IRS Foreign Disclosure Requirements: Form 5472by kyoffelaw
Foreign corporations engaged in a U.S. trade or business and U.S. corporations with more than 25% foreign ownership are required to file Form 5472 with the IRS. The purpose of Form 5472 is to provide certain information to the IRS when a “reportable transaction” occurs (such as sales, rents, royalties, interest) between a reporting corporation and a related party. This disclosure requirement is not limited only to transactions between a reporting corporation and its 25% foreign shareholder but also extends to transactions with foreign entities that are related to the foreign 25% shareholder.
A separate Form 5472 is filed for each foreign or domestic related party with which the reporting corporation engaged in a reportable transaction during the year.
The 25% ownership requirement is generally applied to a foreign person owning 25% of a US corporation either directly or indirectly (via other entities). If certain conditions are met Form 5472′s disclosure requirements may not apply to multiple foreign persons owning 25% of a US corporation in the aggregate. Form 5472 is often overlooked when a foreign owner of a U.S. company is a silent partner. It is important to keep in mind that if such foreign ownership exists it does not matter what role the foreign owner has in the US company.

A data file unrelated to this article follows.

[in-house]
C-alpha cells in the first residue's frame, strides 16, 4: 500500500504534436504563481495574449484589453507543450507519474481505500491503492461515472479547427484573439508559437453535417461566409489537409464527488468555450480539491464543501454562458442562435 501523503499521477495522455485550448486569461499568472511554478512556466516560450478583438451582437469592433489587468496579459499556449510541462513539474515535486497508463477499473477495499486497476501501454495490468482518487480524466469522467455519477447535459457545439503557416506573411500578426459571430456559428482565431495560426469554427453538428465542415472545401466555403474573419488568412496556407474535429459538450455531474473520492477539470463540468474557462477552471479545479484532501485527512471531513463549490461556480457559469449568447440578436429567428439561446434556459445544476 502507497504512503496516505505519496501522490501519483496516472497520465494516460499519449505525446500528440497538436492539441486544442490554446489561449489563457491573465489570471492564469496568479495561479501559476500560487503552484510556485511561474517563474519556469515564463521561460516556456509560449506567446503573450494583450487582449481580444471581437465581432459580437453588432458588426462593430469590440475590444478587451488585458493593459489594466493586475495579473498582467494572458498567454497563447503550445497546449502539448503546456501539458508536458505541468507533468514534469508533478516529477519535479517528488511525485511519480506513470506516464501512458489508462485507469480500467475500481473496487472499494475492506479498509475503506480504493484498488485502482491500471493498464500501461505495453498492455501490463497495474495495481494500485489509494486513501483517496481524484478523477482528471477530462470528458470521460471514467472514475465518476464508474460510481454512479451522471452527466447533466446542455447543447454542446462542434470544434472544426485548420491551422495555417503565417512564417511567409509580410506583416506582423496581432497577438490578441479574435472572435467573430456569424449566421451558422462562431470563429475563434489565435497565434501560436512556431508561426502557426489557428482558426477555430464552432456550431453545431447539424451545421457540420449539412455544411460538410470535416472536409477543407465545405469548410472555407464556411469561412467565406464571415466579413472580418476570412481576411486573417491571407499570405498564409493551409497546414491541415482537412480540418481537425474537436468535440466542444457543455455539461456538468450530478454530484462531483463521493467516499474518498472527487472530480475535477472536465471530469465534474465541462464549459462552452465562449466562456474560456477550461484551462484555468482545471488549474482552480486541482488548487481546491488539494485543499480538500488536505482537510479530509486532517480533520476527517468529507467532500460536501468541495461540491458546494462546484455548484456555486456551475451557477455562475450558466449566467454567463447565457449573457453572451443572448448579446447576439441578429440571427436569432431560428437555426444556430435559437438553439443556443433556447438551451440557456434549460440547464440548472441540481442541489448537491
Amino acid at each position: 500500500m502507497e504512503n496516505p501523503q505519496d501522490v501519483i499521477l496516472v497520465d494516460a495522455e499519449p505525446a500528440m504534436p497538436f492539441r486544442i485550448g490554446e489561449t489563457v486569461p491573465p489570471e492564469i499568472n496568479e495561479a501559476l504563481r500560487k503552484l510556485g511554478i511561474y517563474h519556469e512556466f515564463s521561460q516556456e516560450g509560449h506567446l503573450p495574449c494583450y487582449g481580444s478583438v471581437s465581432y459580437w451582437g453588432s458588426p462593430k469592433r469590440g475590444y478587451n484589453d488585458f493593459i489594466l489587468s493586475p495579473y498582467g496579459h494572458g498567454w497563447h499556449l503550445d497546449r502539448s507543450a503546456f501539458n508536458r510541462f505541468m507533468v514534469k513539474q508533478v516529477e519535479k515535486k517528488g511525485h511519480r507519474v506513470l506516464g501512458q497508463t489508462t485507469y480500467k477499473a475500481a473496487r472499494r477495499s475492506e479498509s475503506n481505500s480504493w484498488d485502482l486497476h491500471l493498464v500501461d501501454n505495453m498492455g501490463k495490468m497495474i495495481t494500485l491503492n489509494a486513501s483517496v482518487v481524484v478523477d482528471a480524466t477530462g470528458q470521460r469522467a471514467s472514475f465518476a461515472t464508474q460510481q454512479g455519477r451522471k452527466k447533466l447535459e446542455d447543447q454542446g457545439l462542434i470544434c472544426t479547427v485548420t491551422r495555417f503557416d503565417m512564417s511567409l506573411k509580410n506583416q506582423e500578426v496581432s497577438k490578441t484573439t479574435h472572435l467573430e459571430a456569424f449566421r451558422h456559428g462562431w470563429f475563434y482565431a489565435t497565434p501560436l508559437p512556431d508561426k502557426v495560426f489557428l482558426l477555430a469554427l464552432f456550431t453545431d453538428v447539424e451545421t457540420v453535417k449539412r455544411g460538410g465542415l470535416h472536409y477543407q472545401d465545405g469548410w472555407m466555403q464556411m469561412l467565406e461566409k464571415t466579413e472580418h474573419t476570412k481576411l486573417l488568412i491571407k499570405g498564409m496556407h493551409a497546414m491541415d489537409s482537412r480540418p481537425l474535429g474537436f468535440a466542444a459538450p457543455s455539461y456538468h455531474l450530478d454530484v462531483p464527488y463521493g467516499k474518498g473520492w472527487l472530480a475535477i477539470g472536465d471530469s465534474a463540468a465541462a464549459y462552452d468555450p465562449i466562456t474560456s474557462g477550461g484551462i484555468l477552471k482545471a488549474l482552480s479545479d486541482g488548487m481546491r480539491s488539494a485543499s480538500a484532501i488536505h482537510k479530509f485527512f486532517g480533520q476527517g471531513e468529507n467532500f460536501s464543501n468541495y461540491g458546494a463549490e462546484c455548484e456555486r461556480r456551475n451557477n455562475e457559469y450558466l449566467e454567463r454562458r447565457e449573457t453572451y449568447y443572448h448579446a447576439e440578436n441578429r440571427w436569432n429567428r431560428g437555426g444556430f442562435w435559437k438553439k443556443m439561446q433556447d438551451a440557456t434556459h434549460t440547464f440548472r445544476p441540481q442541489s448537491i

Form 5472 must be filed with a reporting corporation’s annual tax return. It is extremely important that a 5472 be filled out properly. As of 2013 the IRS is now assessing an automatic $10,000 penalty for failing to file the form on time and an additional $10,000 for every subsequent year that the form is not filed. A substantially incomplete Form 5472 may be considered by the IRS as constituting failure to file. Furthermore, the IRS uses Form 5472 as a starting point for inquiring into transfer pricing. Forms filed correctly and in a timely manner not only ensure that reporting corporations avoid penalties but also aids in reducing IRS audit risk.